Leaving this world with dignity

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Leaving this world with dignity was the message Dr. Iain Corness delivered to the members and guests of the Pattaya City Expats Club at their meeting on June 19 at the Amari’s Tavern by the Sea Restaurant. Dr. Iain really needed no introduction by Master of Ceremonies Richard Silverberg, as he is well known as a medical doctor employed as an international consultant by Bangkok Hospital Pattaya (BHP) and for the articles he writes for the Pattaya Mail and other publications along with his two bestselling books about living in Thailand.

Dr. Iain spoke about the certainty of death and the desirability of having a Living Will if you want to leave this world with dignity.  For instance, he pointed out that cancers are the cause of about 30% of deaths. Many of these cancers can be terminal if they have spread and can be very painful in the end. He said that if you are diagnosed with cancer, the first thing you will want to know is if it terminal or treatable. If tests show that it is benign, it is something you will die with; whereas if it is malignant it is something you will die of.

Pattaya identity Dr Iain Corness, consultant to the Bangkok Pattaya Hospital, shows PCEC members the 2 page ‘Living Will’.Pattaya identity Dr Iain Corness, consultant to the Bangkok Pattaya Hospital, shows PCEC members the 2 page ‘Living Will’.

He then explained several things you should ask or do if the diagnosis is that you have a malignant cancer. Find out the survivability rate for the type of cancer, get a 2nd or even a 3rd opinion, and then get a PET scan to determine how far the cancer has spread.  Dr. Iain said in his opinion, if the PET scan shows it has spread it is time to “go to Disneyland” (have a good time while you still can). If it has not spread, then pursue an aggressive treatment regime followed by another PET scan to see if the treatment was effective.

If it has spread and has a very low survivability rate, you need to consider how it will affect your quality of life and whether you want to die with dignity.  If you don’t want your suffering prolonged through measures that will only delay, but not hold off the inevitable, you should consider making a Living Will. Dr. Iain said that it probably should be called a Dying Will as it directs doctors on how you want to die if your condition is terminal.

It is a doctor’s nature, especially in Asia to want to prolong life; but at what cost to your quality of life and dignity.  Do you really want someone jumping up and down on your chest or a tube down your throat to help you breathe when all it is doing is prolonging the inevitable and the pain that often goes with it?  Deciding how you want to die is not something to do on a whim; it needs careful consideration. Also, waiting till you are at death’s door is not the way to approach it. A key factor is that in order for a Living Will to be valid, it must have been done when you are competent and of sound mind.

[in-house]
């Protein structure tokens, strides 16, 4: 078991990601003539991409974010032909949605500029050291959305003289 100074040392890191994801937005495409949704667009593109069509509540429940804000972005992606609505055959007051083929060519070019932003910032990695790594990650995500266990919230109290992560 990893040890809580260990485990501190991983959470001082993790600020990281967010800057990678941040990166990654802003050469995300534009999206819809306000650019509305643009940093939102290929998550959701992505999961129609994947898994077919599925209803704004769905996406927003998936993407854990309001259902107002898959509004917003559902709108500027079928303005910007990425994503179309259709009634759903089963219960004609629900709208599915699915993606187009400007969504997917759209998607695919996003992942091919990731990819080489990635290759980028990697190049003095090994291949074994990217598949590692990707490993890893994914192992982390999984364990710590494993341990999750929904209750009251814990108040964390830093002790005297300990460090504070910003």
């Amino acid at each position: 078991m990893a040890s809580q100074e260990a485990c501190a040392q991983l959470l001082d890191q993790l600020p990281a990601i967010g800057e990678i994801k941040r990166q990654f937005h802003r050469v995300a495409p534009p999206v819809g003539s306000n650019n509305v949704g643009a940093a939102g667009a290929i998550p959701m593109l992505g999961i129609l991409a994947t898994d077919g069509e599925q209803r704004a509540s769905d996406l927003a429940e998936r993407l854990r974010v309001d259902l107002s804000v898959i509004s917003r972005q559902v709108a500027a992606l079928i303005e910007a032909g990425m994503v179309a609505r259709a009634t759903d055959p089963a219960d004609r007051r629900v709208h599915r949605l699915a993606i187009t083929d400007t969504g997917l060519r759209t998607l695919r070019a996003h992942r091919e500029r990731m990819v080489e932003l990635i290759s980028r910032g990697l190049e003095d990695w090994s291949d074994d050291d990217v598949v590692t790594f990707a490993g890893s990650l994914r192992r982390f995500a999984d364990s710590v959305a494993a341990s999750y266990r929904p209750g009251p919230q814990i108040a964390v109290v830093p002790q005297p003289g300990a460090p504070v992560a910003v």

PCEC’s resident Dr, Dr Quack (aka Sig Sigworth) (with genuine fake stethoscope) seeks clarification from Dr Iain on some of the finer points of human physiology, such as “Why is alcohol listed with smoking and obesity as one of the three nos?” Dr Iain’s reply began by establishing a definition for an alcoholic as one who drinks more than their doctor.PCEC’s resident Dr, Dr Quack (aka Sig Sigworth) (with genuine fake stethoscope) seeks clarification from Dr Iain on some of the finer points of human physiology, such as “Why is alcohol listed with smoking and obesity as one of the three nos?” Dr Iain’s reply began by establishing a definition for an alcoholic as one who drinks more than their doctor.

He then displayed a copy of a 2 page form that follows the requirements of Section 12 of the Medical Health Act of 2007 and the Ministerial Regulations that implement the law and explained the options it gives you in deciding what life supporting measures you do not want in the event you have a terminal illness. It also allows you to designate someone to make decisions about withdrawing such support in the event you are unable to communicate.

Dr. Iain emphasized that you should talk with that person so they fully understand what your wishes are. He also said that you should consider having a Living Will even if you don’t have a terminal illness such as cancer. One never knows when they might have a serious accident that can result in terminal injuries.

He concluded by saying if you want to ensure the quality of life and dignity, then you can prepare the form and take it to BHP or a hospital of your choice.  He knows that BHP will accept it, but cannot speak for the other hospitals.

Master of Ceremonies Richard Silverberg then updated everyone on upcoming events and called on “Hawaii” Bob Sutterfield to conduct the ever informative and sometimes humorous Open Forum, where questioned are asked and answered, movies and restaurants are recommended and sometime a joke or two are told.  It was also announced that the Pattaya City Expats Club would make the new Living Will form available on their website: www.pattayacityexpatsclub.com.